The Unhittable Warrior (4.2 Edition)

There’s been a lot of talk about the concept of being “unhittable” over the years, and very few people really know what that means. Even fewer realize that the concept of being unhittable is only really achievable now in Cataclysm by two tank classes; Warrior and Paladin. Paladin has a much easier time of doing it, and for this reason, nearly all of the information online about the concept is specific to Paladins, leaving Warriors to wonder how in the world this concept applies to them. I’m going to do my best to fix that lack of information for Warriors.

First, notice that I’m putting a version number on this guide. It is unlikely that the base concepts presented here will change any time before patch 5.0, but *just in case* I’m going to version this guide. Basically, for this guide to be outdated, they would either have to radically alter how Mastery works, change how the hit table works, create a new reason to invest in Hit and Expertise caps (and thus severely reduce the stat allocation we can apply to Mastery) or a combination of those there. A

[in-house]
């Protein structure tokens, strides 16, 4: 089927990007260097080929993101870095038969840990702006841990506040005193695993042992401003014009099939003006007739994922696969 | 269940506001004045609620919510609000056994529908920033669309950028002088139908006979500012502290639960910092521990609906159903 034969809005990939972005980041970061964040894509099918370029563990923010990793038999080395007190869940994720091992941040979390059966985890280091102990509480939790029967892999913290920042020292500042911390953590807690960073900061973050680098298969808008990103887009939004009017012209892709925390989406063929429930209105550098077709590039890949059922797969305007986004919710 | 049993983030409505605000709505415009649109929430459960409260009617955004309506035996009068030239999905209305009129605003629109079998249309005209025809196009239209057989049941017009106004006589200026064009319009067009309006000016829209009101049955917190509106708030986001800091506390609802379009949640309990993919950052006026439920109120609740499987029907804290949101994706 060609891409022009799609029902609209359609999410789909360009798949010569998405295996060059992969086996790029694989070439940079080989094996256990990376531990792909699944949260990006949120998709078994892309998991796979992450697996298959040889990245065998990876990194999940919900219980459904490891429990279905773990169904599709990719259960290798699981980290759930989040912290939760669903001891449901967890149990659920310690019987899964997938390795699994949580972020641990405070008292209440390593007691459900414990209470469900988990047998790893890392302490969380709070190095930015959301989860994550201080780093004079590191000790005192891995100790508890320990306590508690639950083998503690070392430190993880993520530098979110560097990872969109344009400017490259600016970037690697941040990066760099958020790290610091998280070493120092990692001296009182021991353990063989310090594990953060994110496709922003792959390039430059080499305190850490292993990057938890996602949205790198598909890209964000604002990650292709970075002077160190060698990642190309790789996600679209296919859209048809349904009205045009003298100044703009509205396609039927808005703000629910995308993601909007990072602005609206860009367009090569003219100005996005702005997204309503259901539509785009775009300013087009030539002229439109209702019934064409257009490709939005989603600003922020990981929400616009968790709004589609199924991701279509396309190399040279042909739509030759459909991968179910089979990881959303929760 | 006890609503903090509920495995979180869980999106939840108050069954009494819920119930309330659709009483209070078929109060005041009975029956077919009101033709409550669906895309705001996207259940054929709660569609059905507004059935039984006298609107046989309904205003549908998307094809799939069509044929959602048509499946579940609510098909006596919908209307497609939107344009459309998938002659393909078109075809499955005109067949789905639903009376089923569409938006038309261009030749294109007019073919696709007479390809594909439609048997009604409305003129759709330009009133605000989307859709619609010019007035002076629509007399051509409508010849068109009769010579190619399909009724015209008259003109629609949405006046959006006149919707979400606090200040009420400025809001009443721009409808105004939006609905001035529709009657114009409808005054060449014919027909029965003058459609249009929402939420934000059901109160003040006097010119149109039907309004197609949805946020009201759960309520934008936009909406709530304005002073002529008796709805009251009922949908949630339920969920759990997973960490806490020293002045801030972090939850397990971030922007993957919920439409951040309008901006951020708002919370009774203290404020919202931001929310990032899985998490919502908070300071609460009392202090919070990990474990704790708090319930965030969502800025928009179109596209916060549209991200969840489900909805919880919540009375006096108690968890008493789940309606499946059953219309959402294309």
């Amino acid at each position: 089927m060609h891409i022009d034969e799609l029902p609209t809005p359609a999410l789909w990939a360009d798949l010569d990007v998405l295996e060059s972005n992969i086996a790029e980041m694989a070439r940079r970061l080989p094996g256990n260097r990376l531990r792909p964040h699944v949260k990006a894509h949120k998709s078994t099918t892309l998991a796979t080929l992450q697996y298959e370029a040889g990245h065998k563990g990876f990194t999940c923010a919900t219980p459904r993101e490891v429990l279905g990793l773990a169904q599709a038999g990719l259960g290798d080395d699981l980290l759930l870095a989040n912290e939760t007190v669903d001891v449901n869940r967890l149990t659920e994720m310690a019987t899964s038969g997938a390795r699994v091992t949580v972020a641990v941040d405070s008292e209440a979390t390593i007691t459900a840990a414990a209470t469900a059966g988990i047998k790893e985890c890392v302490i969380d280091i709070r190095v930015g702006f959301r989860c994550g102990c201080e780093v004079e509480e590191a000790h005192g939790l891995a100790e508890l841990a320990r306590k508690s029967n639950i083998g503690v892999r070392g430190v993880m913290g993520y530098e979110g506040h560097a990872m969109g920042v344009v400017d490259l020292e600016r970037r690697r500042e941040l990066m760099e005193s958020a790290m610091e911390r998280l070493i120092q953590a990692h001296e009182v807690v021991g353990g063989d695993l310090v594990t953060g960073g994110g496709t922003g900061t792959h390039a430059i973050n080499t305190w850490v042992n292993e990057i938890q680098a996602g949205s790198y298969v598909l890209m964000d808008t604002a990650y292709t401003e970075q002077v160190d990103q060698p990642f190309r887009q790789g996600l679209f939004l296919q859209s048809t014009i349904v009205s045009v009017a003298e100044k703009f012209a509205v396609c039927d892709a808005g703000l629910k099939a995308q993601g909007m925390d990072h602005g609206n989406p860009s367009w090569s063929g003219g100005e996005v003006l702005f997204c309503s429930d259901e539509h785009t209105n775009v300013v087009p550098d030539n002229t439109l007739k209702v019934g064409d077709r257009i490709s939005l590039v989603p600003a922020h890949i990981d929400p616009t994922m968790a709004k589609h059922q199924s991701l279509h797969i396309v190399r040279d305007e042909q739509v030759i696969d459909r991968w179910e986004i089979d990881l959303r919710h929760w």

What does it mean to be unhittable?
When a tank is unhittable, it does not mean that a boss can never hit the tank. What it means is that the boss cannot land a *full* hit on the boss. For the purposes of this idea, you need to realize that if the boss actually hits the tank (is not dodged and doesn’t miss) then the hit is either a full hit, or a mitigated hit. Mitigated hits are mitigated by blocks and parries. While it is technically true that even a full hit is mitigated by the tank’s armor, for the purpose of this discussion we’re not going to be that anal retentive with the definition of “mitigated”.

So, the goal of becoming unhittable is the goal of making sure that when the boss swings at you, that swing will either miss, be dodged, be parried, or be blocked. It will never simply “hit”. Thus, “unhittable”. Yeah I know it’s not the best term in the world, but it’s what everyone uses so get use to it.

To fully understand how this is possible, you need to know…